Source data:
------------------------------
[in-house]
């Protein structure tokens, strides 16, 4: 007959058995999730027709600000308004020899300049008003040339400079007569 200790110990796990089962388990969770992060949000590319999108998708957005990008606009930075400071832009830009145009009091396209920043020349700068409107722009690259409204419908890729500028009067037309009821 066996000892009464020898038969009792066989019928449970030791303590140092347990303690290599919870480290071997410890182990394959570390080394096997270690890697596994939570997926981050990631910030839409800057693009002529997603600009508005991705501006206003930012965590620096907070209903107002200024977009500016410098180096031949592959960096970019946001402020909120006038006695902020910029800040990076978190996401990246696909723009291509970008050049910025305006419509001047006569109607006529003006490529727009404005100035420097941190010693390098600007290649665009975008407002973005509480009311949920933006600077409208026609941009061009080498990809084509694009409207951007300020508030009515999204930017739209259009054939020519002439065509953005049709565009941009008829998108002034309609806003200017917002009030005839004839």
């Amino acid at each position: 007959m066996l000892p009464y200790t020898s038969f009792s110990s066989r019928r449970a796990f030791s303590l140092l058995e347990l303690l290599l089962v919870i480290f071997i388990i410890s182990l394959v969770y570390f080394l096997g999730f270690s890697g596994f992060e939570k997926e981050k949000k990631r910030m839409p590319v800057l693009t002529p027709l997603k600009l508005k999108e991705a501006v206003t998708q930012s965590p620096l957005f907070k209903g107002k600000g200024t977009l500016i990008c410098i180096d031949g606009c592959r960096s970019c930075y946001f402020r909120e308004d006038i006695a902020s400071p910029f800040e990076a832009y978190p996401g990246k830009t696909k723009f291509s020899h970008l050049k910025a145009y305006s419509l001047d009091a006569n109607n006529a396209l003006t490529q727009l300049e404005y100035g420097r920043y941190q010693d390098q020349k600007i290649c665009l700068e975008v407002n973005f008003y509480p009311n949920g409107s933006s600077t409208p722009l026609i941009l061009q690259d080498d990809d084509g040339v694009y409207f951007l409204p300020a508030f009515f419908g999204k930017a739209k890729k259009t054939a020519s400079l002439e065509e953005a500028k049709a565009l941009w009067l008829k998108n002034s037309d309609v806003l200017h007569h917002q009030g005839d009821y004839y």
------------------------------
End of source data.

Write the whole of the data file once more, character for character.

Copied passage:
[in-house]
């Protein structure tokens, strides 16, 4: 007959058995999730027709600000308004020899300049008003040339400079007569 200790110990796990089962388990969770992060949000590319999108998708957005990008606009930075400071832009830009145009009091396209920043020349700068409107722009690259409204419908890729500028009067037309009821 066996000892009464020898038969009792066989019928449970030791303590140092347990303690290599919870480290071997410890182990394959570390080394096997270690890697596994939570997926981050990631910030839409800057693009002529997603600009508005991705501006206003930012965590620096907070209903107002200024977009500016410098180096031949592959960096970019946001402020909120006038006695902020910029800040990076978190996401990246696909723009291509970008050049910025305006419509001047006569109607006529003006490529727009404005100035420097941190010693390098600007290649665009975008407002973005509480009311949920933006600077409208026609941009061009080498990809084509694009409207951007300020508030009515999204930017739209259009054939020519002439065509953005049709565009941009008829998108002034309609806003200017917002009030005839004839």
């Amino acid at each position: 007959m066996l000892p009464y200790t020898s038969f009792s110990s066989r019928r449970a796990f030791s303590l140092l058995e347990l303690l290599l089962v919870i480290f071997i388990i410890s182990l394959v969770y570390f080394l096997g999730f270690s890697g596994f992060e939570k997926e981050k949000k990631r910030m839409p590319v800057l693009t002529p027709l997603k600009l508005k999108e991705a501006v206003t998708q930012s965590p620096l957005f907070k209903g107002k600000g200024t977009l500016i990008c410098i180096d031949g606009c592959r960096s970019c930075y946001f402020r909120e308004d006038i006695a902020s400071p910029f800040e990076a832009y978190p996401g990246k830009t696909k723009f291509s020899h970008l050049k910025a145009y305006s419509l001047d009091a006569n109607n006529a396209l003006t490529q727009l300049e404005y100035g420097r920043y941190q010693d390098q020349k600007i290649c665009l700068e975008v407002n973005f008003y509480p009311n949920g409107s933006s600077t409208p722009l026609i941009l061009q690259d080498d990809d084509g040339v694009y409207f951007l409204p300020a508030f009515f419908g999204k930017a739209k890729k259009t054939a020519s400079l002439e065509e953005a500028k049709a565009l941009w009067l008829k998108n002034s037309d309609v806003l200017h007569h917002q009030g005839d009821y004839y």